Ephedra Ephedra sinica
Chinese ephedra powder
- Common Names
- Ephedra , Ma Huang
- Botanical Name
- Ephedra sinica
Medicinal Uses & Benefits of Ephedra
- Parts Used: stems
- Constituents: alkaloids (including ephedrine, norephedrine, methyl ephedrine, pseudoephedrine), tannins, saponin, flavone, essential oil
How to Use: Ephedra
The stems of the ephedra plant can be brewed into a pungent, bitter, Mormon herb tea that dilates the bronchial vessels while stimulating the heart and central nervous system. The active chemical components of ephedra, or ma huang, the alkaloids ephedrine and pseudo ephedrine, are found in over the counter allergy and cold medications as over-the-counter decongestants. An internal review of FDA records between 1969 and September 2006 found 54 reports of deaths in children associated with decongestant medicines containing pseudoephedrine, phenylephrine or ephedrine, prompting the recent recall of these medications in children's cold care products.
The phytochemical ephedrine possesses properties similar to adrenaline that serves a critical role in our system as a neurotransmitter and a modulator of our metabolic rate. This powerful stimulant action is the major reason why it is so dangerous when misused. Ephedrine has fallen into disfavor because of its misuse in the west as a diet drug. A handful of people have died over the last few years prompting the FDA to ban the use of this concentrated alkaloid.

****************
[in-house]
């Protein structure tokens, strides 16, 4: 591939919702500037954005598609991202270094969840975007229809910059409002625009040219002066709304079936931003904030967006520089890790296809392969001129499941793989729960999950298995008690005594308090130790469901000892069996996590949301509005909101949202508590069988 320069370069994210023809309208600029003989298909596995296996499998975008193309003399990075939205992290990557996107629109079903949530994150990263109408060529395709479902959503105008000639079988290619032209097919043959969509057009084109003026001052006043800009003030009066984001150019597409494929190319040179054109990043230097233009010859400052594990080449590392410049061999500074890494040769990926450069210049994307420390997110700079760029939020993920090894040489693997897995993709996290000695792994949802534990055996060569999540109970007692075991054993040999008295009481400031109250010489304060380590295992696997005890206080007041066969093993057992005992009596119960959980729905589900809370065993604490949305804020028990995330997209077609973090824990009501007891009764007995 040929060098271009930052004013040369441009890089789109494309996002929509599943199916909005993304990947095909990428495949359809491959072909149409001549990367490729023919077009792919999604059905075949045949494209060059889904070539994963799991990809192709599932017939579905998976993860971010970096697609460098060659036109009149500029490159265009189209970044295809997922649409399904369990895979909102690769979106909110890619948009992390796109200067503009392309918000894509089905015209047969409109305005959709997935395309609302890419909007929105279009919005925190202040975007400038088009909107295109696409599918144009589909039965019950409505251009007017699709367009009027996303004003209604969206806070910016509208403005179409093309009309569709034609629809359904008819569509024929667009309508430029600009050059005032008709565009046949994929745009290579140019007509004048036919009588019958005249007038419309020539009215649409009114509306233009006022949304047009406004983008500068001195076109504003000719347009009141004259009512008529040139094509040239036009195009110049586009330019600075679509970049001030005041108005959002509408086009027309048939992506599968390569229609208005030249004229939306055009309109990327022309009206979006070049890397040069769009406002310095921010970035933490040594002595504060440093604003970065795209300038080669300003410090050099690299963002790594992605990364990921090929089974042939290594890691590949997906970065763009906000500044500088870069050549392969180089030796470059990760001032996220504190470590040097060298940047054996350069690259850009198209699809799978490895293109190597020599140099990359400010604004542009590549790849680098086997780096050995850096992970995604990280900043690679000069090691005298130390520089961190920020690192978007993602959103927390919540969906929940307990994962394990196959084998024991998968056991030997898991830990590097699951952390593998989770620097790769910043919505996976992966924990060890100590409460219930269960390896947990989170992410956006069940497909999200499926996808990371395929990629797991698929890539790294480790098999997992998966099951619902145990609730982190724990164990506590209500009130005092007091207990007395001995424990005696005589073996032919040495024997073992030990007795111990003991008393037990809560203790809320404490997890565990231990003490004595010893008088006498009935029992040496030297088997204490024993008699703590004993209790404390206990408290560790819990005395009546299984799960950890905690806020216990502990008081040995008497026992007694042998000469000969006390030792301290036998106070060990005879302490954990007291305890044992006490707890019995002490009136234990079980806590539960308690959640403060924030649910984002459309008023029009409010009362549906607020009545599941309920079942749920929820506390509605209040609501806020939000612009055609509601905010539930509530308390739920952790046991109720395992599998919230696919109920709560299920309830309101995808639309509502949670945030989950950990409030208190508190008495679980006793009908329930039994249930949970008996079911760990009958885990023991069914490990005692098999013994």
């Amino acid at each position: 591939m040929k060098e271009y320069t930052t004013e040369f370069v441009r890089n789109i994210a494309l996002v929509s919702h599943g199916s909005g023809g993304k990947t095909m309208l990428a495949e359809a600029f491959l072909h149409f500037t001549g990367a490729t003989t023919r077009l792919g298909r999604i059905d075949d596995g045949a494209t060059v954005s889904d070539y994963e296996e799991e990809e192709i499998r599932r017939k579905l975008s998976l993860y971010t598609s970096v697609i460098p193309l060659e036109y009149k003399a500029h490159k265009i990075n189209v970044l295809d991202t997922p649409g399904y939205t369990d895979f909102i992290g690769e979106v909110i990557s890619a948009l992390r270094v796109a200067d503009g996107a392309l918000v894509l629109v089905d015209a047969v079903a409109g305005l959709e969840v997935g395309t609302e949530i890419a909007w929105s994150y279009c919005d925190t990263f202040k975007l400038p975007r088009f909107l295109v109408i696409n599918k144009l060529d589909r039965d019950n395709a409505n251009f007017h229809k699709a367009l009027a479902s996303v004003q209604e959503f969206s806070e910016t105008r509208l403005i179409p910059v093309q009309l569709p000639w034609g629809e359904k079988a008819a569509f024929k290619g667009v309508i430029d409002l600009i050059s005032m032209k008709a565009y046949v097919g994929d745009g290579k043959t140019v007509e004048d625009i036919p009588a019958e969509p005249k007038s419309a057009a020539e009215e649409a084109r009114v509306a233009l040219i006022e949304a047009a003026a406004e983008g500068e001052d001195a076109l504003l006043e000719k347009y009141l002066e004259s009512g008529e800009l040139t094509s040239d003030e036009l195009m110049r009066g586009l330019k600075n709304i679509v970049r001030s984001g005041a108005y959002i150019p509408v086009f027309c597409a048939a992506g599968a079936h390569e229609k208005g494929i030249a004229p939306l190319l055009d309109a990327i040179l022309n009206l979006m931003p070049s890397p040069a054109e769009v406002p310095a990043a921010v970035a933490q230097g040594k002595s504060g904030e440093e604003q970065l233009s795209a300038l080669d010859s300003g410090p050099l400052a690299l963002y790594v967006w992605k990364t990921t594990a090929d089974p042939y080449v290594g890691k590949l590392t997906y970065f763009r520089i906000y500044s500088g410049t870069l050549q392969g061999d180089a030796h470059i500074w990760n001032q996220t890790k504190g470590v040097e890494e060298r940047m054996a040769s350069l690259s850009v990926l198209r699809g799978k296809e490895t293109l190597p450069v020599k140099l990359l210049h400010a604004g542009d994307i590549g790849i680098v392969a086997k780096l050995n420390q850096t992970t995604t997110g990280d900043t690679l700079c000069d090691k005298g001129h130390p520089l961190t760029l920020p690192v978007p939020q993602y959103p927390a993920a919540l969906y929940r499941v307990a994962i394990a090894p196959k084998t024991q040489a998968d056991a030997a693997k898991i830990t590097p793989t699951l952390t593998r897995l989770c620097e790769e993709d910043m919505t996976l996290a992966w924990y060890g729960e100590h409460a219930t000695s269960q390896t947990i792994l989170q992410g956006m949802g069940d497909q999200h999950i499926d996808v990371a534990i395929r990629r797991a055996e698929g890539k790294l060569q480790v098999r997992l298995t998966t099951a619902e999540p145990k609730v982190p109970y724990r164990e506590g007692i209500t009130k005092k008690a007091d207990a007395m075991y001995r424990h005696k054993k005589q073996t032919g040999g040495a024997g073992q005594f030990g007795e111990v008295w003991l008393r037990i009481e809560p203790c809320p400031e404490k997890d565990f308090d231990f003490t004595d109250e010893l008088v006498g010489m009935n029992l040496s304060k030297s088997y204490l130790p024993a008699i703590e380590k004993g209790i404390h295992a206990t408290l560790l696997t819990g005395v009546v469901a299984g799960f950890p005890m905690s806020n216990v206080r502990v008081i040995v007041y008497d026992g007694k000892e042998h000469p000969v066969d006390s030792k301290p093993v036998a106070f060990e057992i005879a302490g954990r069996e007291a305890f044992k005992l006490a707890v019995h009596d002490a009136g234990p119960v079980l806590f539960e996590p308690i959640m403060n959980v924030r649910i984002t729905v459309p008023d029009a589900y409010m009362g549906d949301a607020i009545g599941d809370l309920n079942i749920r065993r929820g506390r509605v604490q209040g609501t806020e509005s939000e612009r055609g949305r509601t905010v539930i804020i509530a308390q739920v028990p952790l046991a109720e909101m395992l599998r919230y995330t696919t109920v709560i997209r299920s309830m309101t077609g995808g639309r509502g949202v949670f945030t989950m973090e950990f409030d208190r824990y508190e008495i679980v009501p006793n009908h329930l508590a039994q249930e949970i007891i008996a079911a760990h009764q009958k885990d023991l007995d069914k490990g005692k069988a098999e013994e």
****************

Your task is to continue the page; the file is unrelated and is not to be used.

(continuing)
There is a big difference when the whole herb is used because the ephedra plant contains six other related alkaloids, one of which, pseudoephedrine, actually reduces the heart rate and lowers blood pressure. Ephedra has been used in China for thousands of years, yet no undesirable side-effects have been recorded from the proper administration of the whole plant in the proper therapeutic doses. Those wishing to use the whole herb to treat allergies and asthma can still buy bulk ephedra extracts from reputable whole herb sources such as Mountain Rose, however it is recommended that it be used under only under supervision of a qualified herbalist.
Preparation Methods & Dosage :Ephedra tea can be made from the dried power or fresh leaves and stems of the Ephedra sinica plant.
Traditional Chinese Medicine Ma Huang has a 5,000 year history of use in Chinese medicine as an asthma treatment and is traditionally prescribed in TCM as an effective treatment of hay fever, edema, arthritis, colds, asthma, bronchitis and hives.
Ephedra Side Effects: The herb and its extracts are potentially addictive, and can disrupt regular heart rhythm, induce cardiac arrest, and raise blood pressure. They are very likely to make you sweat profusely, become irritable, nervous, nauseous and cause insomnia.
This native Chinese shrub grows to a little over two feet in height, almost leafless with minute, yellow green flowers. The species Ephedra sinica or Ma-Huang, is the most widely used and researched.
Ephedra nevadensis, E. viridis :
Several additional species belonging to the genus Ephedra have traditionally been used for a variety of medicinal purposes, and are a possible candidate for the Soma plant of Indo-Iranian religion. Native Americans and Mormon pioneers drank a tea brewed from an Ephedra, called Mormon Tea. Wikipedia